• STOP harassing credit card companies
  • STOP overwhelming medical bills
  • STOP IRS tax liens
  • STOP judgement collection

San Diego debt relief lawyers can make advise whether Chapter 7 is right for you!

Partnerships and corporations usually file Chapter 11, which provides for a reorganization of a business. An important benefit of Chapter 11 debt relief is the ability to continue operating a business while a payment plan is implemented and confirmed by the court.

Chapter 13 in San Diego enables individuals with regular income to develop a debt relief plan to repay all or part of their debts. Under this bankruptcy chapter, debtors propose a repayment plan to make installments to creditors over three to five years.

Congress intended Chapter 13 of the Bankruptcy Code to be utilized for San Diego debt relief by individuals with regular income for the purpose of adjusting the debts of all creditors in payment of those debts over an extended period of time. Chapter 13 was designed to protect overextended individual wage earners desiring to repay their debts through the automatic stay and provide financial relief through a fresh start. In essence, a Chapter 13 bankruptcy plan is a contract between the debtor and the debtor’s creditors that enables the debtor to extend and adjust his debts.  Upon completion of a Chapter 13 plan by your bankruptcy lawyer, the debtor is entitled to a broad discharge of his or her obligations.

An experienced San Diego bankruptcy lawyer will determine if Chapter 13 debt relief is right for you.

At Thompson | Wedeking, we are bankruptcy lawyers who have helped thousands of people in San Diego get the debt relief they deserve.  Call us TODAY at 619.615.0767 to stop harassing creditor phone calls, foreclosure, or wage garnishment..

San Diego Lien Stripping – Your Secret Weapon

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Don’t Miss Out On The Most Powerful Tool In Consumer Bankruptcy

As a San Diego Chapter 13 Attorney, I can tell you that because of the decline in housing values, we have seen a little known bankruptcy rule gain incredible momentum and power. I submit to you, without hesitation, that this rule is the most powerful tool in consumer bankruptcy right now. This rule is known as “lien stripping.” Lien Stripping is the ability of the bankruptcy court to convert secured debt into unsecured debt. If the debt is unsecured, then it can be eliminated at the time of discharge. That’s right, eliminated at the time of discharge.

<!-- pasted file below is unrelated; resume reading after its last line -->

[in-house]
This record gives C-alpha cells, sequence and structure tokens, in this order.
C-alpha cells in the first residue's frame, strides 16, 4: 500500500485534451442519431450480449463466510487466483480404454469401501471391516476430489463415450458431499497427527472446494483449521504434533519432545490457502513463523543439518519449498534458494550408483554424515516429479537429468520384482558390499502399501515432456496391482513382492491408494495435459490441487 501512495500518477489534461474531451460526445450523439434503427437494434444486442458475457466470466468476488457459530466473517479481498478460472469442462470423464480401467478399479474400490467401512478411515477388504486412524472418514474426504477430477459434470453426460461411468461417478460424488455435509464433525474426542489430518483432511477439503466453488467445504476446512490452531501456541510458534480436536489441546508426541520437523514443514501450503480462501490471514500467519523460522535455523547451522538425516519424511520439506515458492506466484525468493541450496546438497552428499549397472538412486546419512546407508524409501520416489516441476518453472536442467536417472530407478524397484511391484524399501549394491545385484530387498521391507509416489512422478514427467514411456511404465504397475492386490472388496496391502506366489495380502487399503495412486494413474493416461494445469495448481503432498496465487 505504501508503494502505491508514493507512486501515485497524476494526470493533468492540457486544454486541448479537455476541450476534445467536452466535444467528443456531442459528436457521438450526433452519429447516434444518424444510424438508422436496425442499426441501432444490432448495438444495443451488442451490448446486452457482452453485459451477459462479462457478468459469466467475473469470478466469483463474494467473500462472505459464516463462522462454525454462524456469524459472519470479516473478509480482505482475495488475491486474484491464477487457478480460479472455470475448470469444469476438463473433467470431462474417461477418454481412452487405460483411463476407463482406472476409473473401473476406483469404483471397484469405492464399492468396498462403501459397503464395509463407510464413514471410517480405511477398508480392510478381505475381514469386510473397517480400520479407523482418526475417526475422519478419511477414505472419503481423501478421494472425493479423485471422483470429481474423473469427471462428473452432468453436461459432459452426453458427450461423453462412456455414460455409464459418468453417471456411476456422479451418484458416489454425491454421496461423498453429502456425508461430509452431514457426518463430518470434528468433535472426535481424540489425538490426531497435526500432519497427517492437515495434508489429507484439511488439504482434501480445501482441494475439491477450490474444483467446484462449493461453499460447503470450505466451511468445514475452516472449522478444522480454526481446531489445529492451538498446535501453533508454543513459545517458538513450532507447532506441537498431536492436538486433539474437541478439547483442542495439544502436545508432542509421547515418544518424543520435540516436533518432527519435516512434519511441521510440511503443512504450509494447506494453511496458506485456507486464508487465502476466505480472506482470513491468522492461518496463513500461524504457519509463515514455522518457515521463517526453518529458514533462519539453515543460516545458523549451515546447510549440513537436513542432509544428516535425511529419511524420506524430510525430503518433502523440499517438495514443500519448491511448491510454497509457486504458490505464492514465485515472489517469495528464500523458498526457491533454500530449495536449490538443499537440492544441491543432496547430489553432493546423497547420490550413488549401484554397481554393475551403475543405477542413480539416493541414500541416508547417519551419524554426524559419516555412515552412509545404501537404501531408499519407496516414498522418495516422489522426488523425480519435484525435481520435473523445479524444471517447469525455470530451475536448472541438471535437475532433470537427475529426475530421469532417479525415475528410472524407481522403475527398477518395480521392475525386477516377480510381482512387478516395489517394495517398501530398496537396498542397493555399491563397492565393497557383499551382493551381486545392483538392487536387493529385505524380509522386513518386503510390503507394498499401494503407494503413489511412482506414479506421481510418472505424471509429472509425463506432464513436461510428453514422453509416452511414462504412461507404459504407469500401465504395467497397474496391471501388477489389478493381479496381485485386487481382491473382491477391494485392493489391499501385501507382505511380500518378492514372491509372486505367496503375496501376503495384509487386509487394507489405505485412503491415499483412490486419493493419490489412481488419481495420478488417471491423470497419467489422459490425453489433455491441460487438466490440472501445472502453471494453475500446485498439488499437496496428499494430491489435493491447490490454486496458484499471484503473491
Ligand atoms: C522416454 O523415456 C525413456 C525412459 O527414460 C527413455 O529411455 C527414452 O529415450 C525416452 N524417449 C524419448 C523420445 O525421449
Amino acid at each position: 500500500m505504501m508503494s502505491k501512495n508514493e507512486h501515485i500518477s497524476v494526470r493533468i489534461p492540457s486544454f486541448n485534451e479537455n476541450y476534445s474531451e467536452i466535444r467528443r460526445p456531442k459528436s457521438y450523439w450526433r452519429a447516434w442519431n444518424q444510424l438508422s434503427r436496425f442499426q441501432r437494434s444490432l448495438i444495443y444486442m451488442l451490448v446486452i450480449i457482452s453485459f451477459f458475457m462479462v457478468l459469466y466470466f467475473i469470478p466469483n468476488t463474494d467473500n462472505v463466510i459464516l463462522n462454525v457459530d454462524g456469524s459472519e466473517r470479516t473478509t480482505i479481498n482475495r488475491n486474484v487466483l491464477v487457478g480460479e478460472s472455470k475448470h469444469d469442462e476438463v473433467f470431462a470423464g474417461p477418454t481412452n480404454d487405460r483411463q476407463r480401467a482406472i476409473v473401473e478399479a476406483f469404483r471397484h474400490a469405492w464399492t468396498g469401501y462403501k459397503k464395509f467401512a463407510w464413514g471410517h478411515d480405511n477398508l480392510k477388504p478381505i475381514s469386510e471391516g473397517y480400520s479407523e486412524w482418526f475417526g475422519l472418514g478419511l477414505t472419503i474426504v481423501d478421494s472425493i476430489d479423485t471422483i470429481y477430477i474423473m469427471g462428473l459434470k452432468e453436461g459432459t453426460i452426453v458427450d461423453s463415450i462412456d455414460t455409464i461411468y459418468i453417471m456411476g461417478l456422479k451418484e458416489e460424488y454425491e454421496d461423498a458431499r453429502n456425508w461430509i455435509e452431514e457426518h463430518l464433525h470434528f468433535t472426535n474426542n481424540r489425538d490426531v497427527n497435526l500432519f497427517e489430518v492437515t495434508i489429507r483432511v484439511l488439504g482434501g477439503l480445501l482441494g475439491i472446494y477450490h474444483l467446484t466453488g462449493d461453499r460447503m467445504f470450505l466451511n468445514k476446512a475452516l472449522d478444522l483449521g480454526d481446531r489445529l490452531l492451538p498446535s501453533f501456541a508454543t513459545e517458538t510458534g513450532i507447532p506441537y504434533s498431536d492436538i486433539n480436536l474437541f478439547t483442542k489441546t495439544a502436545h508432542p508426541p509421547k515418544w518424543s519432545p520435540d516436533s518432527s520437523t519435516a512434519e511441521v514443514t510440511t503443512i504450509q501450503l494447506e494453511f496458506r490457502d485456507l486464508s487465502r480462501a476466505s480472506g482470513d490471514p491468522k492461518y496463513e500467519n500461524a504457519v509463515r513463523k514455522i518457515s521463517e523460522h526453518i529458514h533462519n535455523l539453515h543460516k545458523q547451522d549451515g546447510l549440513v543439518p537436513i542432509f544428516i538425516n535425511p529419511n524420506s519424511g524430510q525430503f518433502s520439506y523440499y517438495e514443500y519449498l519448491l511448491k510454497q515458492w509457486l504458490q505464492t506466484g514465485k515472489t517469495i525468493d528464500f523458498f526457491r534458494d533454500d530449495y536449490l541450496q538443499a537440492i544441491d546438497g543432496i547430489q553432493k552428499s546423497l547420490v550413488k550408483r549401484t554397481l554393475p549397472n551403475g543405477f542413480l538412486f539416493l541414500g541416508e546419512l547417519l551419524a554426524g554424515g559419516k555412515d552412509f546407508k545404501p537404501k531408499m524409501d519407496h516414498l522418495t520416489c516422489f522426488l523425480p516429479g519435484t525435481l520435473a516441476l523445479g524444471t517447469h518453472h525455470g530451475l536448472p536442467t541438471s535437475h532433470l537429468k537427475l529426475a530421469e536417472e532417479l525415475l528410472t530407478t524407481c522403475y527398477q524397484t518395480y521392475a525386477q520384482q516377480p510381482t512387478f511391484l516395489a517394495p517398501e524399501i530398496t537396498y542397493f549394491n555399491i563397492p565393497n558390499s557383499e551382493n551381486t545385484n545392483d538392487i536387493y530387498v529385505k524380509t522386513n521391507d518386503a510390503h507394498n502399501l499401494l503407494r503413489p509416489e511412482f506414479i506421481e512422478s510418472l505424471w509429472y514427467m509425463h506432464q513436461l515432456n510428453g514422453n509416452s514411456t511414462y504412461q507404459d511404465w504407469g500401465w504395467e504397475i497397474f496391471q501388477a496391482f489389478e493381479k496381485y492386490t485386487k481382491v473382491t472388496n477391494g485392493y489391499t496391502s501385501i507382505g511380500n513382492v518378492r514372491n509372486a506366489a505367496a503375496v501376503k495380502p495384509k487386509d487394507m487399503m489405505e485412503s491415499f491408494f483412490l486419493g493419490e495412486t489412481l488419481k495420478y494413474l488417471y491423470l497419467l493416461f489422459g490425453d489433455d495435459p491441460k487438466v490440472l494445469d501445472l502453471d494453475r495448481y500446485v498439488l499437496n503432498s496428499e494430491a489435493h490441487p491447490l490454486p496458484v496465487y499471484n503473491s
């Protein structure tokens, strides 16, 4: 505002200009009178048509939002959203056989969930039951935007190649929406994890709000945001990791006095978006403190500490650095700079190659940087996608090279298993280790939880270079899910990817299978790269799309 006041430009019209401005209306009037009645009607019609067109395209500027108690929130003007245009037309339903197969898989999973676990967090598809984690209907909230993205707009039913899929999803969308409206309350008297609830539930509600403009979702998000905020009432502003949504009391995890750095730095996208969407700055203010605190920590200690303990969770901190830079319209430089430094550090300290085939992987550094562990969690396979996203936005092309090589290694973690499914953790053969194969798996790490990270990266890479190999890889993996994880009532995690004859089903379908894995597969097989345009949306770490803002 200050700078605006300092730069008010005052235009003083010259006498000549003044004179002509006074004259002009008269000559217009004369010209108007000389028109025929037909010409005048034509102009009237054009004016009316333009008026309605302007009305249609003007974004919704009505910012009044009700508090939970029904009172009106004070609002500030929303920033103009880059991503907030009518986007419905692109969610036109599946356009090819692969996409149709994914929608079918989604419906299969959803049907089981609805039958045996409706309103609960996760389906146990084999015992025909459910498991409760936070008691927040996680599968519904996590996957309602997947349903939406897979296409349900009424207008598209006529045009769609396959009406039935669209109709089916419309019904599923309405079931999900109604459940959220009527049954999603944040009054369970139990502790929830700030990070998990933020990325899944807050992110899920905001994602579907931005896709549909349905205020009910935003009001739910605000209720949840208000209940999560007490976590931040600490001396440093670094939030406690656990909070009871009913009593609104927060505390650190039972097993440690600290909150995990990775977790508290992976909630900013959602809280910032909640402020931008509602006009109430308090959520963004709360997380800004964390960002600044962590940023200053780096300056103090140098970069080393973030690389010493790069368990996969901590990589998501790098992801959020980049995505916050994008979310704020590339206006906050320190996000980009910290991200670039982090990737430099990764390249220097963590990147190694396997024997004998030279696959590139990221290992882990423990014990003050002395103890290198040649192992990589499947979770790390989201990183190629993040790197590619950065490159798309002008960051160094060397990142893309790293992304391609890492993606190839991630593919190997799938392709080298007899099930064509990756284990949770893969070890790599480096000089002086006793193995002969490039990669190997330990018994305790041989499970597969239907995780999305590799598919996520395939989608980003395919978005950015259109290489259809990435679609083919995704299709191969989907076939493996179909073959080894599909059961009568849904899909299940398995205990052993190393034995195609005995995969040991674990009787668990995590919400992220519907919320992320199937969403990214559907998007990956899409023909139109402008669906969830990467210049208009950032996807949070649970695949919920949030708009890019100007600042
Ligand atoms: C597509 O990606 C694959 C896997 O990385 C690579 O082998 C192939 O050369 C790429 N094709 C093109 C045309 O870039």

There are a couple of conditions on this process, so let’s see how this works. First, let’s assume you own a home (even though this may work with other debts) and that home is worth $300,000.00. The home was probably worth quite a bit more a few years ago. Next, we look at what you owe on the home. Let’s say you owe $310,000 on a first mortgage and $90,000.00 on a second mortgage for a total of $400,000.00 in debt.

In this particular case, our San Diego Chapter 13 lawyers would make a motion with bankruptcy court to strip away the second mortgage. That’s right! Because there is no equity in your home, the second mortgage lacks any security. It is, therefore, unsecured and dischargeable. Before the Chapter 13 filing, you were $100,000 upside-down on your property. After the Chapter 13 bankruptcy you are only $10,000 upside-down. How powerful is that?!

Our Award Winning bankruptcy attorneys have been helping people get rid of their 2nd mortgages since 1976. We recommend that all homeowners who have two mortgages, and are upside-down on their property, give us a call for a free consultation. We can give you all your options and see if a Chapter 13 can help you reduce your mortgage payments and get you close to having positive equity in your property. You really can take advantage of low home prices. Call our office today for a free confidential consultation, download a copy of our FREE California Guide to Bankruptcy or find out how you can become a client right away!